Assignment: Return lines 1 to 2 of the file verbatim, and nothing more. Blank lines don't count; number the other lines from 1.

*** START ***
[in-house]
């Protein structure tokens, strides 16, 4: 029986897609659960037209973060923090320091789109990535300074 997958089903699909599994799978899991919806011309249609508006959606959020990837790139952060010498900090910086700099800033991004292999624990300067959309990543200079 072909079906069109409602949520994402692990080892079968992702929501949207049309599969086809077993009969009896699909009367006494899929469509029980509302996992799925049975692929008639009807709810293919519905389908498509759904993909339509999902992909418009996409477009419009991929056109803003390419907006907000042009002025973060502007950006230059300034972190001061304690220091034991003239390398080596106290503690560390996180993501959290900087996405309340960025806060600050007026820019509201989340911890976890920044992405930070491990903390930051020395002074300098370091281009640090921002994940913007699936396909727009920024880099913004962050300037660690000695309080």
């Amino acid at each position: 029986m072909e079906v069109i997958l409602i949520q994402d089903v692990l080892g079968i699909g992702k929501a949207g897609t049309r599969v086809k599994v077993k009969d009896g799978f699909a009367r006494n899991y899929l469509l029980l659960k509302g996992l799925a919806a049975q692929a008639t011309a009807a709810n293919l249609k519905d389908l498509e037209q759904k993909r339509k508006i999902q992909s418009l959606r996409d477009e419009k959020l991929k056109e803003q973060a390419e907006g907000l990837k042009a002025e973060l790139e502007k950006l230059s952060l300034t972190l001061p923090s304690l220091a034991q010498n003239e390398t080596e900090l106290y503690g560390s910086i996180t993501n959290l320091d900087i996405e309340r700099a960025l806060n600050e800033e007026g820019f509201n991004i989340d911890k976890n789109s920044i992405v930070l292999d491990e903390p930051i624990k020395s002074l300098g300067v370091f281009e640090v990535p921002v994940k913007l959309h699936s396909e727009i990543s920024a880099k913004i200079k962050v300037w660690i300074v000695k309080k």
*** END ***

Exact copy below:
[in-house]
């Protein structure tokens, strides 16, 4: 029986897609659960037209973060923090320091789109990535300074 997958089903699909599994799978899991919806011309249609508006959606959020990837790139952060010498900090910086700099800033991004292999624990300067959309990543200079 072909079906069109409602949520994402692990080892079968992702929501949207049309599969086809077993009969009896699909009367006494899929469509029980509302996992799925049975692929008639009807709810293919519905389908498509759904993909339509999902992909418009996409477009419009991929056109803003390419907006907000042009002025973060502007950006230059300034972190001061304690220091034991003239390398080596106290503690560390996180993501959290900087996405309340960025806060600050007026820019509201989340911890976890920044992405930070491990903390930051020395002074300098370091281009640090921002994940913007699936396909727009920024880099913004962050300037660690000695309080």